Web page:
Covid-19 Vaccine

Can Pregnant Women Get Covid-19 Vaccine?


"The COVID-19 vaccines have come as a glimmer of hope stating that the year-long pandemic may finally end. January 16th 2021 marked the onset of the two Indian vaccines’ roll out. It took months of trials to ensure the safety and efficacy of the vaccines and after much deliberation, the Government of India decided to begin the vaccine drives. "

Although the vaccines are considered to be safe and effective, there still are certain concerns among the general population, especially the groups that did not undergo the vaccine trials. One such unanswered question remains, can pregnant women get COVID-19 vaccine?

Many experts have been on the fence about the safety of the vaccine for women who are expecting, planning a pregnancy, have recently given birth or are breastfeeding. In the recent advisory, The World Health Organization said the use of any COVID-19 vaccine should be restricted for pregnant women until more clear and enough data is available, even though this group is more susceptible to complications if infected.

Authorities’ Take On The Subject

The World Health Organization says vaccinations for pregnant women must be considered only if they are at a higher risk of exposure to the virus such as healthcare employees and frontline workers. The Center For Disease Control and Prevention (CDC) shares similar opinions as well. CDC recommends the usage of vaccines for pregnant women who are a part of the healthcare fraternity or are frontline workers.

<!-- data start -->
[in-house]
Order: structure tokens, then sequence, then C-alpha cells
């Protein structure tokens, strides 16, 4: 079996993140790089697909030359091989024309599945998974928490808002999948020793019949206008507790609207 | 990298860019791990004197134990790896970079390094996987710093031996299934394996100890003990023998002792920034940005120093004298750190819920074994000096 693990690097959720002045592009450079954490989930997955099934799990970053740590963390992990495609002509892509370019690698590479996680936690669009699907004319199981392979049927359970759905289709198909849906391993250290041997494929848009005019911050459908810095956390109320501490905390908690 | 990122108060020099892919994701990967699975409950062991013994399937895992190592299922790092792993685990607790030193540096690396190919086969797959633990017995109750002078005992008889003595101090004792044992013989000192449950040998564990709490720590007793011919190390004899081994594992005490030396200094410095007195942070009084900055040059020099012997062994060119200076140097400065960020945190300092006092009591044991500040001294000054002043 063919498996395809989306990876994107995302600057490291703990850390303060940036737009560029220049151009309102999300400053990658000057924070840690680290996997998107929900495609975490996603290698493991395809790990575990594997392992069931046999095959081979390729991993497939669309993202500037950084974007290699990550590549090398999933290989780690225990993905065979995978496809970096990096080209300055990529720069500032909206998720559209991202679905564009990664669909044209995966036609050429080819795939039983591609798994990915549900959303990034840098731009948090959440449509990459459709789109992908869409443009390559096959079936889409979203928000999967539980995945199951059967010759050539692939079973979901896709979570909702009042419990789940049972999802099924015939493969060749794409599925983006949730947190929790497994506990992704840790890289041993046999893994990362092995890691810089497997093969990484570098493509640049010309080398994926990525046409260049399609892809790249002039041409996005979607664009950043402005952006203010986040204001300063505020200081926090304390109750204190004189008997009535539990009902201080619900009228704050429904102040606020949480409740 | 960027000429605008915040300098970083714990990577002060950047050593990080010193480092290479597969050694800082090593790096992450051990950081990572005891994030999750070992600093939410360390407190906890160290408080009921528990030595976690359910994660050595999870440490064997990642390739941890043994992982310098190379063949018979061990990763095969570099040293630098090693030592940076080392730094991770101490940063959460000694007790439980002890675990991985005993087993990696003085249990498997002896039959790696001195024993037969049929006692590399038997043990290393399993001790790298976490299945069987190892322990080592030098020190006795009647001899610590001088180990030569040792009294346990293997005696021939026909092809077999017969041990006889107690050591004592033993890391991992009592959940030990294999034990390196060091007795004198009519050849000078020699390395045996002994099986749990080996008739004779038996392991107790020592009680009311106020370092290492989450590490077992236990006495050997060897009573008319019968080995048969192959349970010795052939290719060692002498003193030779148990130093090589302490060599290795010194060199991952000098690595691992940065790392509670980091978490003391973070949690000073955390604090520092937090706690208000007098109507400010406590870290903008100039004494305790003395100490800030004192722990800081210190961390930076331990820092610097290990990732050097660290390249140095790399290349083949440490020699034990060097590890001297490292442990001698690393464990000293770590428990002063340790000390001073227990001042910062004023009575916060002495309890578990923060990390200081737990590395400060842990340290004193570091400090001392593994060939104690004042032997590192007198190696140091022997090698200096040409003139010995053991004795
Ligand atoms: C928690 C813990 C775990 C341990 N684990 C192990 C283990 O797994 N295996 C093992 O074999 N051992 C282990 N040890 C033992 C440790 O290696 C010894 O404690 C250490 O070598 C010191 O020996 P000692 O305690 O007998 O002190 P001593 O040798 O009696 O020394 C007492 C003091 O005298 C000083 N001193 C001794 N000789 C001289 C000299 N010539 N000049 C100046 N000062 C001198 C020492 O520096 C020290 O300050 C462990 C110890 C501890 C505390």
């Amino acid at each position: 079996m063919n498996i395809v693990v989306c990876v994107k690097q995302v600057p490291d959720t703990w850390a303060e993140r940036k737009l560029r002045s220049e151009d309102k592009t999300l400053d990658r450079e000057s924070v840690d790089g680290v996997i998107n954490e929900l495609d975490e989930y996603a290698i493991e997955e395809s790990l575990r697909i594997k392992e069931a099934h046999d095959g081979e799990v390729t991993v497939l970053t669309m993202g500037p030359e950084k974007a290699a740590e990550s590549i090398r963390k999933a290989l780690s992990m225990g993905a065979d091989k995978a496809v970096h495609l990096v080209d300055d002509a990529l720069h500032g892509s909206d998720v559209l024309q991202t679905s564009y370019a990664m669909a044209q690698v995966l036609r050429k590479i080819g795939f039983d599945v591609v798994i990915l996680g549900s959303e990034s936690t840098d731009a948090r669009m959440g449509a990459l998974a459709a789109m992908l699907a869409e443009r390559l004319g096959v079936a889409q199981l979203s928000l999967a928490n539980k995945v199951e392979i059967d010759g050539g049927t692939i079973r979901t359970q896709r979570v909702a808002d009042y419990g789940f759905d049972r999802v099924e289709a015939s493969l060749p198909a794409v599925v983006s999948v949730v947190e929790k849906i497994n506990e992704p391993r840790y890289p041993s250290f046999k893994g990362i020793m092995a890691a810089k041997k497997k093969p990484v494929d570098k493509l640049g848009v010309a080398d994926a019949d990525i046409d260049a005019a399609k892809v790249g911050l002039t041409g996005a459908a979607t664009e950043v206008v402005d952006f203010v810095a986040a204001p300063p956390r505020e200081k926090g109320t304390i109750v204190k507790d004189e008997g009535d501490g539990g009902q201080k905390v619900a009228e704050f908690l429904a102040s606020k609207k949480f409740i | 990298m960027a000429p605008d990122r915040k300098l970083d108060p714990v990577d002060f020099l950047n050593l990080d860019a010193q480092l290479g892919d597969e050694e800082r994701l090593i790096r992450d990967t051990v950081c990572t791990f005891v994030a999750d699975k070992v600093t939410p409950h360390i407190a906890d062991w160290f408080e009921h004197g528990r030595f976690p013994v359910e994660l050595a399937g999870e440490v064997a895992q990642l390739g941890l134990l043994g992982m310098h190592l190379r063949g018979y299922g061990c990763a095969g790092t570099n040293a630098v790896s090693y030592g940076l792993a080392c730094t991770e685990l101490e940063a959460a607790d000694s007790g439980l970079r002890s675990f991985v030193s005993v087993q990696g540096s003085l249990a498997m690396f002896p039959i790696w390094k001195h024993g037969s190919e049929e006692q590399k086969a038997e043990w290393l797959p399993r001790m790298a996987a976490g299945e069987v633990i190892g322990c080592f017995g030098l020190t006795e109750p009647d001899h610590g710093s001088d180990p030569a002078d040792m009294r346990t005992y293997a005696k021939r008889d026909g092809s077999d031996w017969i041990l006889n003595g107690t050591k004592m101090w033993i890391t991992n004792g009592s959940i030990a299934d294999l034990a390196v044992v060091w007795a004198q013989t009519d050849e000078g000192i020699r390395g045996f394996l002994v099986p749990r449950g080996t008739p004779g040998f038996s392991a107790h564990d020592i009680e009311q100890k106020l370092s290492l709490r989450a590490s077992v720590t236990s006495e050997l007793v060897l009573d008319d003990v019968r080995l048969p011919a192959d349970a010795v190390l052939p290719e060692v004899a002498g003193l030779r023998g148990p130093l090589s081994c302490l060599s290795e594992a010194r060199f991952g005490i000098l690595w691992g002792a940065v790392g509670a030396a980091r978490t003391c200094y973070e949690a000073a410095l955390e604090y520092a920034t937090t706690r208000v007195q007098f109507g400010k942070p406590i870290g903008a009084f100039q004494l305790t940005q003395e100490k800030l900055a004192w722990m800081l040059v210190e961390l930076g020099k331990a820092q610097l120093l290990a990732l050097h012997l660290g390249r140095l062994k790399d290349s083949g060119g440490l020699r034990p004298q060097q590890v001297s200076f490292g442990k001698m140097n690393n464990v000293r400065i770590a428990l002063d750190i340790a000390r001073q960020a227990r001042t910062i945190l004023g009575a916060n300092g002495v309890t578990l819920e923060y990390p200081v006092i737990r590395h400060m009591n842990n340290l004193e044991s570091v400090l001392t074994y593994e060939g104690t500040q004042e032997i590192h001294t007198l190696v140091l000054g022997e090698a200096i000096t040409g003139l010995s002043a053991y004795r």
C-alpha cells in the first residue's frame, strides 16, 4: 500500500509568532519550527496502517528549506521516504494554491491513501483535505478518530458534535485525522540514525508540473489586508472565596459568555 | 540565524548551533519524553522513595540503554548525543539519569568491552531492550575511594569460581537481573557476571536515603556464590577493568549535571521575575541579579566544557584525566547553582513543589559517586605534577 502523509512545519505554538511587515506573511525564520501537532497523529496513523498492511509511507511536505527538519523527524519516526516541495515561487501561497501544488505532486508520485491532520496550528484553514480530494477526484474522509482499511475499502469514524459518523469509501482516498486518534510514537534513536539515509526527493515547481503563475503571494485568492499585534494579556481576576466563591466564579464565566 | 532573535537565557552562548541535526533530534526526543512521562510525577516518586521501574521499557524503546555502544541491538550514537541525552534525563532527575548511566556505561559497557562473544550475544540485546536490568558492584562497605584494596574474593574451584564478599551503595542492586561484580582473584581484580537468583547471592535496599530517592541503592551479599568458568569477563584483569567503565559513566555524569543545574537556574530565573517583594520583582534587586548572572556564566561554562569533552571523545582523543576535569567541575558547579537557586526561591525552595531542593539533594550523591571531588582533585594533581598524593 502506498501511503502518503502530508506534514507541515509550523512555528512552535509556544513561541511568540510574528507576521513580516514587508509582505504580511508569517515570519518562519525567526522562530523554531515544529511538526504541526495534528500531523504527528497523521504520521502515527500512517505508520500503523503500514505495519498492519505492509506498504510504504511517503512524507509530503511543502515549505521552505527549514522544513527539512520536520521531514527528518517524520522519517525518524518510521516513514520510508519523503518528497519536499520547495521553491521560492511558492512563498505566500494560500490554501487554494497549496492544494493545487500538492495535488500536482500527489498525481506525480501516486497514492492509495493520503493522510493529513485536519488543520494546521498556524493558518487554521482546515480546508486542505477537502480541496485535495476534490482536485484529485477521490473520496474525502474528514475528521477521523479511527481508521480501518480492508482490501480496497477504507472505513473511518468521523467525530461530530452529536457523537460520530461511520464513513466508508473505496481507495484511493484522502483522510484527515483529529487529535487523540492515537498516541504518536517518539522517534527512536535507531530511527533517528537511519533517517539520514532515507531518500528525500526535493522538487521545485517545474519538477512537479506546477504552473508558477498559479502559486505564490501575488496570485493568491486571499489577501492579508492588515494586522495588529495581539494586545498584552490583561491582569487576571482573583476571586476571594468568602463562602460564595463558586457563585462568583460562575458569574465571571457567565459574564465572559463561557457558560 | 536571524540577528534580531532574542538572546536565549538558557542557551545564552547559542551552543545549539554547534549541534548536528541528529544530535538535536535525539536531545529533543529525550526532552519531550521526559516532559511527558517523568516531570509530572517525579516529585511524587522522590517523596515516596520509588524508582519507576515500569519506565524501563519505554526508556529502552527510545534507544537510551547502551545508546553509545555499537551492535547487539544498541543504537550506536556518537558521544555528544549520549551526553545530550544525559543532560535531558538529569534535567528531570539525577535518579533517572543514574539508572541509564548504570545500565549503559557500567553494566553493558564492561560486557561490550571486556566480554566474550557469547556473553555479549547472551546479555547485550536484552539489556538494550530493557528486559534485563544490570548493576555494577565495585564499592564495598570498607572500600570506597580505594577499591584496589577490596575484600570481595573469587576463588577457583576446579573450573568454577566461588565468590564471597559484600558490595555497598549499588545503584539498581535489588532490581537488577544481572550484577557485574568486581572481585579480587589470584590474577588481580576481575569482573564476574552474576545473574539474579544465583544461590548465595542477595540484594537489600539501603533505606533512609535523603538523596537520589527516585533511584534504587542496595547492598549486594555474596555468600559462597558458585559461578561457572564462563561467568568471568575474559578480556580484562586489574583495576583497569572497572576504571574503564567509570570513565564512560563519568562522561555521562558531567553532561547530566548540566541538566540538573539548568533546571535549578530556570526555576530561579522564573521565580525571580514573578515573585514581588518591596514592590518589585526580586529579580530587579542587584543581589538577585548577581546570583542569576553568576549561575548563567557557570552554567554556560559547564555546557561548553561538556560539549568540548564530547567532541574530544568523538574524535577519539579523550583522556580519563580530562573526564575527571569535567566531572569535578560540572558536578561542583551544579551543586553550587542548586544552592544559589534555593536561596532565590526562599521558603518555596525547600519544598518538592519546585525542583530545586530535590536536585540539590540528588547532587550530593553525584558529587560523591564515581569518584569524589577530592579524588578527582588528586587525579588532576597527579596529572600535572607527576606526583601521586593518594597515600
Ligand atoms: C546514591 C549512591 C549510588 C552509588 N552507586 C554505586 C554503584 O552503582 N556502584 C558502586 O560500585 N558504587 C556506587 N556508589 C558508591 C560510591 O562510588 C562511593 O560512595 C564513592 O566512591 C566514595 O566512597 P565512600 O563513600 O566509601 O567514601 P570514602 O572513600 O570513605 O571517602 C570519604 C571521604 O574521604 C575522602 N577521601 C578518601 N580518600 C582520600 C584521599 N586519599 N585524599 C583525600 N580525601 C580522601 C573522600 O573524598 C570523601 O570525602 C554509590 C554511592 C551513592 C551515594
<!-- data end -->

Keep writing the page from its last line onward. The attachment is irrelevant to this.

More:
In such settings, pregnant women may choose to be vaccinated. However, the authorities suggest that getting vaccinated must be discussed with the doctors first to weigh out the chances of any undesired or negative results.

For those who are planning to conceive, it is recommended to postpone the pregnancy by at least eight weeks (two months) after getting vaccinated for COVID-19, as some vaccines contain live virus and may potentially harm the foetus or damage its vision and hearing ability.

Indian vaccines have been made after several months of dedicated research and effective trials, they are safe for humans, and no side-effects have been found yet. However, for the groups that have not been a part of the trial, such as the pregnant and lactating women, it is recommended that you have an elaborate discussion with your doctor and family to make an informed decision.

Dr Santhoshini
Dr Santhoshini
Consultant – Gynaecologist

Disclaimer: The views and opinions expressed in this article belong solely to the author. They do not reflect the opinions or views of the organization.

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